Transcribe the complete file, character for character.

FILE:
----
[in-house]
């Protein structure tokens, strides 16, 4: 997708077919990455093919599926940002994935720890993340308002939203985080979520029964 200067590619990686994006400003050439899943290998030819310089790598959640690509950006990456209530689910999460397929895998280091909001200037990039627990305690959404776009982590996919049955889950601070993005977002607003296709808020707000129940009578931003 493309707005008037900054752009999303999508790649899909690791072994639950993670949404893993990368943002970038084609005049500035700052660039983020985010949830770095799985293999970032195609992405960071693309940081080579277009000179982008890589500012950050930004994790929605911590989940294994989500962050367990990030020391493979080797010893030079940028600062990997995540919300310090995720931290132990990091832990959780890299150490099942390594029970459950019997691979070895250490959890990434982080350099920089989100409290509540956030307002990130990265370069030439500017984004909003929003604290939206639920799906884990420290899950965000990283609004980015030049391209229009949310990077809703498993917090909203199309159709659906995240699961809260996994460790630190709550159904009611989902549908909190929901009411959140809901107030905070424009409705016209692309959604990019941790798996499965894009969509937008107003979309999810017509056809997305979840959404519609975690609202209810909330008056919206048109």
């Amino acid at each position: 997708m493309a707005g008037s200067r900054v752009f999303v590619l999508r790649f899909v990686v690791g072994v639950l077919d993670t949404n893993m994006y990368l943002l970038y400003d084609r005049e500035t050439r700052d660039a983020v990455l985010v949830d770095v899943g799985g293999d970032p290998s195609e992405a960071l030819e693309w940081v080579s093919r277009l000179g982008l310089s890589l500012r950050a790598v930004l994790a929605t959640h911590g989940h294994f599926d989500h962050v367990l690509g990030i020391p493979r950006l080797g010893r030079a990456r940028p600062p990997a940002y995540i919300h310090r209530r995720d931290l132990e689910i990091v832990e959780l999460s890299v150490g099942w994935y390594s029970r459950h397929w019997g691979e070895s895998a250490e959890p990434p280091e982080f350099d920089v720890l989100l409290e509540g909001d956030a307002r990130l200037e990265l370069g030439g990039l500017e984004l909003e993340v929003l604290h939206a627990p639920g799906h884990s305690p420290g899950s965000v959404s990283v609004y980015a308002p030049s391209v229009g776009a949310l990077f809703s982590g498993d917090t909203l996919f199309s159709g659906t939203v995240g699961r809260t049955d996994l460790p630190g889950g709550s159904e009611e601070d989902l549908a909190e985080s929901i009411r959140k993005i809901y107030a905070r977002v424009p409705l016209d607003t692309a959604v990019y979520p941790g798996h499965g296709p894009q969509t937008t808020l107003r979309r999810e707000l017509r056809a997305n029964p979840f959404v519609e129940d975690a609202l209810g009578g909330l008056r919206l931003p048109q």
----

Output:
[in-house]
């Protein structure tokens, strides 16, 4: 997708077919990455093919599926940002994935720890993340308002939203985080979520029964 200067590619990686994006400003050439899943290998030819310089790598959640690509950006990456209530689910999460397929895998280091909001200037990039627990305690959404776009982590996919049955889950601070993005977002607003296709808020707000129940009578931003 493309707005008037900054752009999303999508790649899909690791072994639950993670949404893993990368943002970038084609005049500035700052660039983020985010949830770095799985293999970032195609992405960071693309940081080579277009000179982008890589500012950050930004994790929605911590989940294994989500962050367990990030020391493979080797010893030079940028600062990997995540919300310090995720931290132990990091832990959780890299150490099942390594029970459950019997691979070895250490959890990434982080350099920089989100409290509540956030307002990130990265370069030439500017984004909003929003604290939206639920799906884990420290899950965000990283609004980015030049391209229009949310990077809703498993917090909203199309159709659906995240699961809260996994460790630190709550159904009611989902549908909190929901009411959140809901107030905070424009409705016209692309959604990019941790798996499965894009969509937008107003979309999810017509056809997305979840959404519609975690609202209810909330008056919206048109």
């Amino acid at each position: 997708m493309a707005g008037s200067r900054v752009f999303v590619l999508r790649f899909v990686v690791g072994v639950l077919d993670t949404n893993m994006y990368l943002l970038y400003d084609r005049e500035t050439r700052d660039a983020v990455l985010v949830d770095v899943g799985g293999d970032p290998s195609e992405a960071l030819e693309w940081v080579s093919r277009l000179g982008l310089s890589l500012r950050a790598v930004l994790a929605t959640h911590g989940h294994f599926d989500h962050v367990l690509g990030i020391p493979r950006l080797g010893r030079a990456r940028p600062p990997a940002y995540i919300h310090r209530r995720d931290l132990e689910i990091v832990e959780l999460s890299v150490g099942w994935y390594s029970r459950h397929w019997g691979e070895s895998a250490e959890p990434p280091e982080f350099d920089v720890l989100l409290e509540g909001d956030a307002r990130l200037e990265l370069g030439g990039l500017e984004l909003e993340v929003l604290h939206a627990p639920g799906h884990s305690p420290g899950s965000v959404s990283v609004y980015a308002p030049s391209v229009g776009a949310l990077f809703s982590g498993d917090t909203l996919f199309s159709g659906t939203v995240g699961r809260t049955d996994l460790p630190g889950g709550s159904e009611e601070d989902l549908a909190e985080s929901i009411r959140k993005i809901y107030a905070r977002v424009p409705l016209d607003t692309a959604v990019y979520p941790g798996h499965g296709p894009q969509t937008t808020l107003r979309r999810e707000l017509r056809a997305n029964p979840f959404v519609e129940d975690a609202l209810g009578g909330l008056r919206l931003p048109q």